Driving Etiquette & Dealing with Traffic
Any time your car is involved in an incident then you are losing time. We look at proper driving etiquette and how you can use it to prevent incidents.
The following provides guidance on how to handle common situations when racing:
Drivers that are being lapped must give way to the lapping car. The race software may call cars that are about to be lapped when they cross the start/finish line but of course the leaders can catch people at other parts of the track. It can sometimes be confusing as to whether you are being lapped or not. If you are lapping someone and they are not moving aside then call out "red car lapping blue car" for example so that the blue car knows the situation. The blue car must allow the red car to pass without blocking them. Of course if you are racing for position and not being lapped then block away.
Staggered start passing
Staggered starts for qualifying (also called IFMAR Called starts) which are used at most large events, and also at club meetings in some classes, creates an interesting situation when passing or lapping and works like this.
If you wait until your name or car number is called before starting then that is a staggered start. During staggered start qualifying you are racing the clock rather than the other cars on the track. Your personal timer starts when you cross the start/finish line for the first time and ends when the race software calls the end of the race plus the lap you are on (always keep going until your name or car number is called as finished). The fact that other cars are on the track is irrelevant to you, it is only done to save time. Of course if someone blocks you in this situation then that can hurt your qualifying. You must not block people in staggered start qualifying. If someone catches you then let them past. Note that with staggered starts you should let people past if they are quicker than you, whether they are lapping you or not.
How to pass
How to let people past deserves some discussion. When you are learning to drive it can be difficult to move out of someone’s way without crashing. The best way to let someone past is to go slightly wide at a corner. Sudden changes in speed or direction can cause a crash. Slowing down suddenly might cause the car that’s trying to pass to crash into the back of you. If you let the person know when you will go slightly wide then they can take advantage of it to pass. If the lapping car is Blue then say “pass me on the inside Blue car at the next corner” or simply “inside Blue car”. If you know the persons name then use it to be even clearer eg; “inside Jim”. The passing racer will appreciate it and it will have the least impact on your own qualifying time.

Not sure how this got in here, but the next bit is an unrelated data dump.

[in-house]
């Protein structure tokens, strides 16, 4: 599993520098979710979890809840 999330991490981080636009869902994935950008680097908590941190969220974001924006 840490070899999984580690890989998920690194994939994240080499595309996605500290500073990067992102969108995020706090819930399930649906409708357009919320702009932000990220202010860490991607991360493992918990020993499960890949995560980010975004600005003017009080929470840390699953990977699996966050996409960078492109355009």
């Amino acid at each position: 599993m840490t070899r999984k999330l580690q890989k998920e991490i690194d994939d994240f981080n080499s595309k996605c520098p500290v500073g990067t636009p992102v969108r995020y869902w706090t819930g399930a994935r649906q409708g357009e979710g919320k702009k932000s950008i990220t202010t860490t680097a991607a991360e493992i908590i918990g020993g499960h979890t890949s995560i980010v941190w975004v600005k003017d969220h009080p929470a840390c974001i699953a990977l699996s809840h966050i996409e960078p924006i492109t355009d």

You may have heard the term “hacked” or “taken out” such as “he hacked me”. This slang means that the person feels that someone crashed into them. If there is a racing incident that affects you then why not speak to the person involved immediately after the race. Racers who are new to the hobby sometimes need guidance on what is acceptable behaviour. As long as this guidance is provided in a positive and friendly manner then most of the time the person will change their behaviour. Sometimes people get angry in the heat of the moment. Walking away and trying to talk to them when they’ve cooled down often works. If the behaviour continues then notify the Race Director.
After a crash
If you cause an accident then the correct behaviour is to wait for that person to continue before you continue. An apology after the race never hurts either. But we should all be aware that the speeds and distances involved mean that mistakes happen and that's racing. It's how we handle it that matters.
Hitting someone from behind
If you hit someone from behind then it's always your fault. You control where your car is at any give time on the track. If the car in front brakes unexpectedley then that may well cause an incident but the fact that you ran into the back of them is your fault. If you are coming up behind someone you've never raced with before then be more cautious.
If your car has left the track or is on its roof then hopefully a marshal will assist you as soon as possible.
If a marshal doesn’t see your car is in trouble then a single call of “Marshal” is acceptable to draw their attention to it. Remember if you hadn’t crashed a marshal wouldn’t be necessary so treat marshals with the respect they deserve.
The marshal’s priority is to not cause issues for the drivers who haven’t crashed. So marshals will not rush in front of other cars on the track to get to your car.
When your car is back on the track do not pull out into traffic. Wait until there is a gap.